This review should be a pretty straightforward affair, since I already did a review on Jaybird Bluebuds X more than a year back. And I’ve raved about how versatile, fun and amazing it is to use Jaybird Bluebuds X over the last one and a half year. It lives up to its advertising messages in every single way – best option for workout earbuds, 8 hours of battery life, lifetime warranty against sweat, etc.
On paper, it would seem as if this refresh was merely a design overhaul as Jaybird X2 comes with 5 color options, named appropriately Midnight, Storm, Alpha, Ice and Fire, whereas the original Bluebuds X launched with just black and white color options (they later added a “Camo” color). I picked up the Fire color option, which I think is really cool and eye-catching.
But there may be more to the X2 than meets the eye, so what exactly are the changes?
1. Material Choice and Color Options
Perhaps one of the biggest noticeable changes to the Jaybird X2 from the original Bluebuds X is the soft-touch finish used in not only the earbuds, but also the ear fins and the carrying case (more on that later). The original Bluebuds X has a glossy finish on the earbuds; while that doesn’t usually have any negative impact on the fit in the ears, one thing I did notice over the last one and a half year is that I began to see chipped paint on some portions of the earbuds, mostly near the ring around ear fins. It’s probably mainly due to the fact that I had used Bluebuds X for workouts all the time. No longer an issue on the X2.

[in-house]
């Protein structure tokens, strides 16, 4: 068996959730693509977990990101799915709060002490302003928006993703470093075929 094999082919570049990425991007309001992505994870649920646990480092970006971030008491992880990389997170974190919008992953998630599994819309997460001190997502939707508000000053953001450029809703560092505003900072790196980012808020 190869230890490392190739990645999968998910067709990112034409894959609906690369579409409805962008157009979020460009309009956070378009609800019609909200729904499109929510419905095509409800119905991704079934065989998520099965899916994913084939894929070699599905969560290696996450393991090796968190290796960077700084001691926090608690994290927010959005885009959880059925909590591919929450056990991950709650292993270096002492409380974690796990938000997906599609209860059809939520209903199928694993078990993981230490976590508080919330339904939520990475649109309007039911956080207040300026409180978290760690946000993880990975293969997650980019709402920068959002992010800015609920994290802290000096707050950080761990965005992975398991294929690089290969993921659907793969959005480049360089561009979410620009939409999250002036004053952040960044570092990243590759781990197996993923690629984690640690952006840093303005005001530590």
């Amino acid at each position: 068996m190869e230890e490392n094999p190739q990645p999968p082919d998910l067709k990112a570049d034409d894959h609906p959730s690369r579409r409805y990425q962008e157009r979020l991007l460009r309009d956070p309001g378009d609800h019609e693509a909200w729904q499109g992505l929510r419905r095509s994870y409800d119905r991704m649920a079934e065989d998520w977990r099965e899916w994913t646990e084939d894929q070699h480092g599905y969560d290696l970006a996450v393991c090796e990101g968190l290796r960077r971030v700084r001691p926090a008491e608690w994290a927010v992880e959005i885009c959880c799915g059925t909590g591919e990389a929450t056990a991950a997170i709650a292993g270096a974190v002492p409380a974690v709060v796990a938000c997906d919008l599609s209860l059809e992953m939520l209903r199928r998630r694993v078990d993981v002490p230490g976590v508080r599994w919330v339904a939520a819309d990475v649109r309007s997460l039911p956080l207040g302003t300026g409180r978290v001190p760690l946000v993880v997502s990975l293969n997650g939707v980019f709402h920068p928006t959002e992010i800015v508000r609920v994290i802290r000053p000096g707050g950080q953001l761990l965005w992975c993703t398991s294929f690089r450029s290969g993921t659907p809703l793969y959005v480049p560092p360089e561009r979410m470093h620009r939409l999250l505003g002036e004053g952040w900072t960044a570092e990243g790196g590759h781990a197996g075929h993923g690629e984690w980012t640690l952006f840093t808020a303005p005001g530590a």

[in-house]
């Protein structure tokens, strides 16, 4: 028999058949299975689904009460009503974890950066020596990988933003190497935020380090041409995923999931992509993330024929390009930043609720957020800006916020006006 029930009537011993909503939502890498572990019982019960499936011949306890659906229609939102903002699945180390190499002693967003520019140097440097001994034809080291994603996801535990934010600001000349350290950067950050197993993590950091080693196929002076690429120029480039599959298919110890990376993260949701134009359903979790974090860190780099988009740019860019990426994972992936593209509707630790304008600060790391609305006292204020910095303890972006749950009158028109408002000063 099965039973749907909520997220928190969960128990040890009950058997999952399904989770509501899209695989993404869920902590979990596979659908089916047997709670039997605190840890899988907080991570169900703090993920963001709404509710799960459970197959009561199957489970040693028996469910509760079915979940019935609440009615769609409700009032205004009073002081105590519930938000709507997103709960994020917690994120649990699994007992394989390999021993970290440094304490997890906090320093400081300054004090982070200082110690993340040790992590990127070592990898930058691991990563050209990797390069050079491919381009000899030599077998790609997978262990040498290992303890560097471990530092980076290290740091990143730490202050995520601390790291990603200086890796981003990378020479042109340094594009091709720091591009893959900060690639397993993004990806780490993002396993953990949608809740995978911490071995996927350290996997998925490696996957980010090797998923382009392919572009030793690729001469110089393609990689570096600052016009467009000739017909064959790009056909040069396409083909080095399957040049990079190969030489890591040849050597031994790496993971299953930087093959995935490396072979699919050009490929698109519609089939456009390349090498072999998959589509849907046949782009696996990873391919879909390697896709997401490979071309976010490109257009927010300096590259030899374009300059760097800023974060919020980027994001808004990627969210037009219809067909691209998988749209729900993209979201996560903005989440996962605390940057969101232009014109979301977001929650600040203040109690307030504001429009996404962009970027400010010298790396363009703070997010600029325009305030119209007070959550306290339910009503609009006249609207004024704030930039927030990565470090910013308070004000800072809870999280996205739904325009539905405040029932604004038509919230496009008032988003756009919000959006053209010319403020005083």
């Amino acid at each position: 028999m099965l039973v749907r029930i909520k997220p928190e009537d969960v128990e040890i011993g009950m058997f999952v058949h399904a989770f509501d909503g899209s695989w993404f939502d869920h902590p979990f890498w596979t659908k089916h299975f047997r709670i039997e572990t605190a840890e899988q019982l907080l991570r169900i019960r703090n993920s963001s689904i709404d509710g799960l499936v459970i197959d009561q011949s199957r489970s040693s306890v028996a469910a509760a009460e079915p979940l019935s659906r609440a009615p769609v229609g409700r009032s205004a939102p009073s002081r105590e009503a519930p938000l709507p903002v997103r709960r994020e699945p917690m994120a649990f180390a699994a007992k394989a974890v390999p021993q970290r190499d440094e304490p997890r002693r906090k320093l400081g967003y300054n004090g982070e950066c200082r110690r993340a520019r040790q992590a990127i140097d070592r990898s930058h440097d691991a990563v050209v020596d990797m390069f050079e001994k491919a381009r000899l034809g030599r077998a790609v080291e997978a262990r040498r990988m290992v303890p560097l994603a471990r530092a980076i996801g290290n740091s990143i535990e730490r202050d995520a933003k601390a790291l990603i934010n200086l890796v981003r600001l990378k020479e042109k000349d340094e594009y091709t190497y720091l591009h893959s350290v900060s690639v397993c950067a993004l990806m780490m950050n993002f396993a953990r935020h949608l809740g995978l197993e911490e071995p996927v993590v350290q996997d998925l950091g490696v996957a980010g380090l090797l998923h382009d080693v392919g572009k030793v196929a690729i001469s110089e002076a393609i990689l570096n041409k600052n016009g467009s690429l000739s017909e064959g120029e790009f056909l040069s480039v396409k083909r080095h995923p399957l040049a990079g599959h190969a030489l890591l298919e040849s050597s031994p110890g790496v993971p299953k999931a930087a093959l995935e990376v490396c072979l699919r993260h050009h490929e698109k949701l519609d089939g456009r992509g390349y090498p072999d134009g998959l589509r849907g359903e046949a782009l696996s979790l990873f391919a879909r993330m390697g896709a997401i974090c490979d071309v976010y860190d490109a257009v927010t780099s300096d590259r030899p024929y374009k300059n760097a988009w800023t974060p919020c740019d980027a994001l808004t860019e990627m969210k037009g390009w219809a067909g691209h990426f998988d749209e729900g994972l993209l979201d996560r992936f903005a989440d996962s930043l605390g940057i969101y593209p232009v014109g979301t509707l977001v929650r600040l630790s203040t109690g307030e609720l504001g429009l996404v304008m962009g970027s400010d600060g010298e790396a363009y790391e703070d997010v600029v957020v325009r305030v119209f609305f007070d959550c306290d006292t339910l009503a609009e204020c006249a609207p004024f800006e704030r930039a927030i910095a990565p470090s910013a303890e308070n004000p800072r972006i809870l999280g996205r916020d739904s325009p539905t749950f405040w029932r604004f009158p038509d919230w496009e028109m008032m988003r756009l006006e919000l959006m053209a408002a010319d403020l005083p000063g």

While we’re on the topic of “slippery”, the X2 earbuds now also feature a small bump to secure the ear fins in place (the original Bluebuds X didn’t have anything to secure the ear fins) – this is a very nice design consideration.
On the color front, I’ve already briefly covered the color options – X2 comes with 5 color options, which you can find out more on Jaybird’s website.
2. Carrying Case
The choice of material or design in the carrying case actually doesn’t matter to me at all because I am usually out and about with the Bluebuds X either in my ears or hanging around my neck. But for what it’s worth, Jaybird X2 comes with a much sleeker carrying case that is much easier to open (for me) as well. Instead of the glossy black clam shell design found in the Bluebuds X, X2’s carrying case has a soft-touch rubbery feel all over and all you need to do is to pop the top cover off to open it.
3. Improved Ear Fins
These are such small changes (albeit very important) over the original Bluebuds X’s ear fins that I don’t have much to write about it. The original earfins in the Bluebuds X were already some of the best ear cushions out there in any sports earbuds but Jaybird just outdid themselves with improved ear fins that have thicker tips and feel much more solid and grippy in the ears.
4. Bespoke Comply Foam Tips for Jaybird X2